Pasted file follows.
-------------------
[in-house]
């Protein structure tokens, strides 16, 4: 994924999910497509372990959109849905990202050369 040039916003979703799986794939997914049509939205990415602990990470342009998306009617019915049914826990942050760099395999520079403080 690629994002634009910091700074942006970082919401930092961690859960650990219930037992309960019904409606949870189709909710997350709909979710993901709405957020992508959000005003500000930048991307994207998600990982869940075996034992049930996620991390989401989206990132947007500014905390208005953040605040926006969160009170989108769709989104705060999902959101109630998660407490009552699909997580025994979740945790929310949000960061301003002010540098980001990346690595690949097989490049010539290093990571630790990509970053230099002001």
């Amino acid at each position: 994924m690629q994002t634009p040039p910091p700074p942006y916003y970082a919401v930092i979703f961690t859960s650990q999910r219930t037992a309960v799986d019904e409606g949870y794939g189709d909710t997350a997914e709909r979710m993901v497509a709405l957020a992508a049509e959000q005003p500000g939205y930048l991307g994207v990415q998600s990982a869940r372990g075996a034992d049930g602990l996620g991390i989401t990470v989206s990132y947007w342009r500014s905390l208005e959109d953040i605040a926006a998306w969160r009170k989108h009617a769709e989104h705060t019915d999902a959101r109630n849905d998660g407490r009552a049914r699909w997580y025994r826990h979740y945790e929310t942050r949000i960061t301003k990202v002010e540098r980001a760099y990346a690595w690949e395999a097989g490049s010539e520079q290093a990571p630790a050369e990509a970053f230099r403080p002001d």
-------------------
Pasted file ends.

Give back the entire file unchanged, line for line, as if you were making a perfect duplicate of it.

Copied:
[in-house]
């Protein structure tokens, strides 16, 4: 994924999910497509372990959109849905990202050369 040039916003979703799986794939997914049509939205990415602990990470342009998306009617019915049914826990942050760099395999520079403080 690629994002634009910091700074942006970082919401930092961690859960650990219930037992309960019904409606949870189709909710997350709909979710993901709405957020992508959000005003500000930048991307994207998600990982869940075996034992049930996620991390989401989206990132947007500014905390208005953040605040926006969160009170989108769709989104705060999902959101109630998660407490009552699909997580025994979740945790929310949000960061301003002010540098980001990346690595690949097989490049010539290093990571630790990509970053230099002001």
């Amino acid at each position: 994924m690629q994002t634009p040039p910091p700074p942006y916003y970082a919401v930092i979703f961690t859960s650990q999910r219930t037992a309960v799986d019904e409606g949870y794939g189709d909710t997350a997914e709909r979710m993901v497509a709405l957020a992508a049509e959000q005003p500000g939205y930048l991307g994207v990415q998600s990982a869940r372990g075996a034992d049930g602990l996620g991390i989401t990470v989206s990132y947007w342009r500014s905390l208005e959109d953040i605040a926006a998306w969160r009170k989108h009617a769709e989104h705060t019915d999902a959101r109630n849905d998660g407490r009552a049914r699909w997580y025994r826990h979740y945790e929310t942050r949000i960061t301003k990202v002010e540098r980001a760099y990346a690595w690949e395999a097989g490049s010539e520079q290093a990571p630790a050369e990509a970053f230099r403080p002001d």